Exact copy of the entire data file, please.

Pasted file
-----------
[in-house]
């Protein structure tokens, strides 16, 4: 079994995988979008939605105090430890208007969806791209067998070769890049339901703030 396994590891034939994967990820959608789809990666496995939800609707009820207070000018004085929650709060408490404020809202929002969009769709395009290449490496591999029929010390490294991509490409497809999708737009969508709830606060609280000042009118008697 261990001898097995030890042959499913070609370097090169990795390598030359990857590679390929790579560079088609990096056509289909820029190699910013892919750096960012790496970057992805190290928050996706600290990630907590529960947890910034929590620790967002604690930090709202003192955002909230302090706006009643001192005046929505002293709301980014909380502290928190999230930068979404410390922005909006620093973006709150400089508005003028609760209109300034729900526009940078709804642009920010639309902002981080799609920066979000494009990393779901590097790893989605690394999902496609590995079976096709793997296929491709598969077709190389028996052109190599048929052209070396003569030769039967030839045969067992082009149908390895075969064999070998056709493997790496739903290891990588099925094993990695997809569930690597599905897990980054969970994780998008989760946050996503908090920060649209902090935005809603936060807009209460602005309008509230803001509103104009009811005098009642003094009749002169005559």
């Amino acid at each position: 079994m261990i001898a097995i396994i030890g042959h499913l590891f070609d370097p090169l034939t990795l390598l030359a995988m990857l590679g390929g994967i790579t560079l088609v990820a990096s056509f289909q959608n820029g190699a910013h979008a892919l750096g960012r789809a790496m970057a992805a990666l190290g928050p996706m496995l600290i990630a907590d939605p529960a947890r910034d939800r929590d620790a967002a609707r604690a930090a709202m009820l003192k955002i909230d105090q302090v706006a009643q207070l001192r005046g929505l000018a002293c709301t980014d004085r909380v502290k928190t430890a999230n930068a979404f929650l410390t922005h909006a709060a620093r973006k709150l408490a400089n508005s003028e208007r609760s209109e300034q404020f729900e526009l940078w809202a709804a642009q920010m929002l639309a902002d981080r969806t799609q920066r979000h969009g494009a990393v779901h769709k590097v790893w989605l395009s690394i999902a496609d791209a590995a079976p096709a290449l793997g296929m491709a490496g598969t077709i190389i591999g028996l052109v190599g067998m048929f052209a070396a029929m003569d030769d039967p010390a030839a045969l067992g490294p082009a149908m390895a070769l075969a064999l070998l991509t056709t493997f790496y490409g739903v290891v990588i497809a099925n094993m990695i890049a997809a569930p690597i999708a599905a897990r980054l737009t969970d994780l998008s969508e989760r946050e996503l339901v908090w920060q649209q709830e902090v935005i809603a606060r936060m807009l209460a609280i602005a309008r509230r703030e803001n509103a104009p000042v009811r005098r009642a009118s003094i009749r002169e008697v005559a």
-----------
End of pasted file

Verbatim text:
[in-house]
């Protein structure tokens, strides 16, 4: 079994995988979008939605105090430890208007969806791209067998070769890049339901703030 396994590891034939994967990820959608789809990666496995939800609707009820207070000018004085929650709060408490404020809202929002969009769709395009290449490496591999029929010390490294991509490409497809999708737009969508709830606060609280000042009118008697 261990001898097995030890042959499913070609370097090169990795390598030359990857590679390929790579560079088609990096056509289909820029190699910013892919750096960012790496970057992805190290928050996706600290990630907590529960947890910034929590620790967002604690930090709202003192955002909230302090706006009643001192005046929505002293709301980014909380502290928190999230930068979404410390922005909006620093973006709150400089508005003028609760209109300034729900526009940078709804642009920010639309902002981080799609920066979000494009990393779901590097790893989605690394999902496609590995079976096709793997296929491709598969077709190389028996052109190599048929052209070396003569030769039967030839045969067992082009149908390895075969064999070998056709493997790496739903290891990588099925094993990695997809569930690597599905897990980054969970994780998008989760946050996503908090920060649209902090935005809603936060807009209460602005309008509230803001509103104009009811005098009642003094009749002169005559």
């Amino acid at each position: 079994m261990i001898a097995i396994i030890g042959h499913l590891f070609d370097p090169l034939t990795l390598l030359a995988m990857l590679g390929g994967i790579t560079l088609v990820a990096s056509f289909q959608n820029g190699a910013h979008a892919l750096g960012r789809a790496m970057a992805a990666l190290g928050p996706m496995l600290i990630a907590d939605p529960a947890r910034d939800r929590d620790a967002a609707r604690a930090a709202m009820l003192k955002i909230d105090q302090v706006a009643q207070l001192r005046g929505l000018a002293c709301t980014d004085r909380v502290k928190t430890a999230n930068a979404f929650l410390t922005h909006a709060a620093r973006k709150l408490a400089n508005s003028e208007r609760s209109e300034q404020f729900e526009l940078w809202a709804a642009q920010m929002l639309a902002d981080r969806t799609q920066r979000h969009g494009a990393v779901h769709k590097v790893w989605l395009s690394i999902a496609d791209a590995a079976p096709a290449l793997g296929m491709a490496g598969t077709i190389i591999g028996l052109v190599g067998m048929f052209a070396a029929m003569d030769d039967p010390a030839a045969l067992g490294p082009a149908m390895a070769l075969a064999l070998l991509t056709t493997f790496y490409g739903v290891v990588i497809a099925n094993m990695i890049a997809a569930p690597i999708a599905a897990r980054l737009t969970d994780l998008s969508e989760r946050e996503l339901v908090w920060q649209q709830e902090v935005i809603a606060r936060m807009l209460a609280i602005a309008r509230r703030e803001n509103a104009p000042v009811r005098r009642a009118s003094i009749r002169e008697v005559a």